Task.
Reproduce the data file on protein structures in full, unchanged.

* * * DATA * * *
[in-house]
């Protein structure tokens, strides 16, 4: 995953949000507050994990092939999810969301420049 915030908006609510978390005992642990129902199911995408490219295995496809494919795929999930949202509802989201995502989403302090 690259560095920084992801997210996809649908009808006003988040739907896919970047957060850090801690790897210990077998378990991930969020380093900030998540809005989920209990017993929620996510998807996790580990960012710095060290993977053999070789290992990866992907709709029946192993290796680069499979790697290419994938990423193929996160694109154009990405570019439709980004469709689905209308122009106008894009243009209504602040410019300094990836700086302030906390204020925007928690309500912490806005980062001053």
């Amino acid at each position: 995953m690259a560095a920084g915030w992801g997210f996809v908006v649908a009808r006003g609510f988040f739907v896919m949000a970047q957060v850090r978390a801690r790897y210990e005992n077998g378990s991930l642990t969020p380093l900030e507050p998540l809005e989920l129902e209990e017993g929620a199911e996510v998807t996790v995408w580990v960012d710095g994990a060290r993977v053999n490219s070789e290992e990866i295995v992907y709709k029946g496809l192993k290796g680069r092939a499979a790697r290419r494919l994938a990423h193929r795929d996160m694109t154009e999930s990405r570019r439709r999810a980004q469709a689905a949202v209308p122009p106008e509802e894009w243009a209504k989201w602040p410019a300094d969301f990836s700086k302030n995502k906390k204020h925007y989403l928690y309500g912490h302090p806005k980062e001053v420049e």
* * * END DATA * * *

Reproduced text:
[in-house]
């Protein structure tokens, strides 16, 4: 995953949000507050994990092939999810969301420049 915030908006609510978390005992642990129902199911995408490219295995496809494919795929999930949202509802989201995502989403302090 690259560095920084992801997210996809649908009808006003988040739907896919970047957060850090801690790897210990077998378990991930969020380093900030998540809005989920209990017993929620996510998807996790580990960012710095060290993977053999070789290992990866992907709709029946192993290796680069499979790697290419994938990423193929996160694109154009990405570019439709980004469709689905209308122009106008894009243009209504602040410019300094990836700086302030906390204020925007928690309500912490806005980062001053």
């Amino acid at each position: 995953m690259a560095a920084g915030w992801g997210f996809v908006v649908a009808r006003g609510f988040f739907v896919m949000a970047q957060v850090r978390a801690r790897y210990e005992n077998g378990s991930l642990t969020p380093l900030e507050p998540l809005e989920l129902e209990e017993g929620a199911e996510v998807t996790v995408w580990v960012d710095g994990a060290r993977v053999n490219s070789e290992e990866i295995v992907y709709k029946g496809l192993k290796g680069r092939a499979a790697r290419r494919l994938a990423h193929r795929d996160m694109t154009e999930s990405r570019r439709r999810a980004q469709a689905a949202v209308p122009p106008e509802e894009w243009a209504k989201w602040p410019a300094d969301f990836s700086k302030n995502k906390k204020h925007y989403l928690y309500g912490h302090p806005k980062e001053v420049e």